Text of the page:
5. Look and identify pictures in books: The child can relate them to the real world. For example, if the book shows a cat and you see a cat in the street, later on, help your kid make the connection between both: print represents ideas of items in the real world, and many children understand this concept within their first 18 months.
  6. Sing songs and recite rhymes: Nursery rhymes and songs are a great way to expose your children to new vocabulary, as they are short and easy to repeat over and over again, and kids love repetition.
  7. Play and draw with different materials: Strengthen your kid’s inner motor abilities by playing with materials such as playdough or sand; and encourage them to crawl with crayon pencils. It will help him or her to learn how to hold it and write when the time is right.
  8. Label things: For example, at home. Take labels and write the names of the things and objects. Then, stick them on each one of them, so your kid can look at the names and connect them when he learns to read and write. Point out and name the different objects, repeating the word after.
  9. Ask questions while you read or observe the world: Help your children understand what you’re reading or seeing by asking questions about it, for example: “What’s the dog doing?”. Try them to be very easy, and don’t hesitate to repeat them in a different way if your child struggles to understand in the beginning.
  10. Repeat: And this is precisely what we are talking about now: repeating words or phrases. It’s the best way for your kid to learn the pronunciation of the words and what they mean.
  11. Makeup stories: Instead of reading them in a book, you can just tell stories to your child. You can even make them up together: ask him or her questions about how the story continues.
  12. Play “Treasure Hunt:” Ask your child to go get a “lost” and familiar object which is in sight, like your shoe or a stuffed animal. Make sure that she or he has enough vocabulary to connect the word with the object.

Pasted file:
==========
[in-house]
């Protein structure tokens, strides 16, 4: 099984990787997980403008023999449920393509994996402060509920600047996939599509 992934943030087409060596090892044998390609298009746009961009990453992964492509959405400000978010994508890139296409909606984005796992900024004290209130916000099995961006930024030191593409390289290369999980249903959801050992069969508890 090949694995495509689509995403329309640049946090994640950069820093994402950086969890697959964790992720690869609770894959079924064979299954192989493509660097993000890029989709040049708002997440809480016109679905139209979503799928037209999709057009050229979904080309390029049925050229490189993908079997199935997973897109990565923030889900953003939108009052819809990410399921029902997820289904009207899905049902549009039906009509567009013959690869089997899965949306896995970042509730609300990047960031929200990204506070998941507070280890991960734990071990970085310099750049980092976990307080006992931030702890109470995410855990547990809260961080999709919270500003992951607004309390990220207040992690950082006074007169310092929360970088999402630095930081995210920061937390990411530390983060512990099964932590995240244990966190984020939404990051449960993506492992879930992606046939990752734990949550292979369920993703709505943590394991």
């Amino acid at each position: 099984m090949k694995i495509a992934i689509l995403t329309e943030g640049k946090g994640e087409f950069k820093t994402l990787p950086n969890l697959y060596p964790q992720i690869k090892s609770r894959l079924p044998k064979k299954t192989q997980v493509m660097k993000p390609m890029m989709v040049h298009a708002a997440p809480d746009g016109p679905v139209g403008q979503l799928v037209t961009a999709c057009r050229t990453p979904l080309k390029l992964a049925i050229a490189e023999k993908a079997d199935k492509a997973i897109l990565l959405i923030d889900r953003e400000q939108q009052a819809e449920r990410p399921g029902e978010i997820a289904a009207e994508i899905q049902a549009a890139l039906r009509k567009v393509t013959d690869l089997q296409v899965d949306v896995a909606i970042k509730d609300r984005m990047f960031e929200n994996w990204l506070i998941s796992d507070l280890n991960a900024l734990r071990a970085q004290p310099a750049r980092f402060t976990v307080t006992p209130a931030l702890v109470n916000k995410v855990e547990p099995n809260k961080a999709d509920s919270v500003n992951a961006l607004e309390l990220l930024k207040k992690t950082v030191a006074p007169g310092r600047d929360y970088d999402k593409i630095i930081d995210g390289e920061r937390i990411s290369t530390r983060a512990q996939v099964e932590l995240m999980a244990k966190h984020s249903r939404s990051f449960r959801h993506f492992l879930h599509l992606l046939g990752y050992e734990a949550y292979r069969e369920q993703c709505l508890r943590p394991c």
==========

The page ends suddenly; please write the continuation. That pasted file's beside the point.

Lingokids Helps Your Child Develop Early Literacy Abilities

Using Lingokids from an early age will help your kid develop early literacy in English, besides your native language. Our favorite activities to do so? Songs (especially if they have subtitles, as it will help your kid connect the sounds of the word with the actual letters that represent them); and traceables, as a great way to strengthen their motor abilities and recite the rhymes.

But, of course, you have many activities to choose from depending on your little one’s interests: our audiobooks tell amazing stories and will expose them to a lot of new vocabulary. Our videos and “The Robot Contest” episode, for example, will help them to connect the objects and characters with real life and make longer sentences.

The best thing? Our over 600 games, songs, and videos will not only boost your children’s literacy and teach him or her English, but will also develop their creativity, curiosity and critical thinking and help them understand the world around them. Playlearn and enjoy Lingokids with them and make it a great way of family bonding!

What are your favorite activities to develop your children’s early literacy? And theirs? Can you recommend others? Let us know in the comments!